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9 Aging Changes That Appear In Hair & Nails

Our bodies change as time goes on. Even though some people are resistant to it, there’s little that can be done. Yet accepting the fate of time doesn’t mean giving up the moment you begin noticing signs of aging. Your older years can still be as rich as the decades past. It just requires some foresight and the commitment to maintaining your health.

But what are the most common signs of aging you should expect to see? Beyond wrinkling and not being as strong as you once were, what’s going to become of physical attributes like your hair and fingernails and toenails?

Changes To Our Hair

● Hair Color

Many people consider graying and whitening of hair to be the first visual sign of aging. What causes this? Hair color is determined by the production of melanin, which is produced in the hair follicles. As we age, hair follicles begin producing less melanin, which eventually leads to a loss of color—causing hair to become gray.

Often starting in the temples and extending around the scalp, graying’s emergence primarily depends on genetics. While some people might start graying in their early 30s, others won’t begin experiencing it until their 50s.

● Sudden Appearance Of More Hair

Some people might notice more errant body hair cropping up as they age. More common in women than in men, it can worry women  who feel the emergence of hair makes them appear more “masculine,” as hair crops up on the chin, upper lip, thighs, and lower back. The condition is known as hirsutism and it’s brought on by aging, genetics, or specific medications.

● Hair Thickness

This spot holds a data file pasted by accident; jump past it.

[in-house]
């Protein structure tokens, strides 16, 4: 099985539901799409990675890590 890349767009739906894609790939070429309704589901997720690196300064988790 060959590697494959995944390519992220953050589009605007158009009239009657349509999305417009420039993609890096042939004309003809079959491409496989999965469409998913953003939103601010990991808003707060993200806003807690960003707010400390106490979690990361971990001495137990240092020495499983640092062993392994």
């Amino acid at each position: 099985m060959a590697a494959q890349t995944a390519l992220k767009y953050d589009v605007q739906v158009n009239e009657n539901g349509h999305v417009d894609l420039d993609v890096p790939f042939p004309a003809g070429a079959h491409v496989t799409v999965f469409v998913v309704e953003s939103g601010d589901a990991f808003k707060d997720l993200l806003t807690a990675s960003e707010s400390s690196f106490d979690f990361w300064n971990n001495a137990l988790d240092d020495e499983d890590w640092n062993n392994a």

You might not realize it, but your hair is made up of protein strands. With genetics and hair wear-and-tear, aging leads to cuticle cells becoming raised over time. That and fewer protein strands makes hair rougher and weaker than it once was. For this reason, our scalp produces smaller, rougher, and thinner hairs as we age.

Hair is made of many protein strands. A single hair has a normal life of between two and seven years. That hair then falls out and is replaced with new hair. How much hair you have on your body and head is also determined by your genes. Nearly everyone has some hair loss with aging. The rate of hair growth also slows. This slowing of hair growth, along with thinning hair, may give the appearance of hair loss. Referred to as senescent alopecia—age-related hair loss—this is a natural process of aging, as unfortunate as it may seem.

● Balding And Thinning

Male-pattern baldness and female-pattern baldness begin at different ages, but it’s less age-related and more reliant on your genetics. Known as androgenetic alopecia, this type of hair thinning affects millions of people every year, and it can be a serious blow to a person’s confidence. Whether it’s hair thinning across the scalp or full-on balding, pattern baldness can quickly become an aggravation to think about and see each day.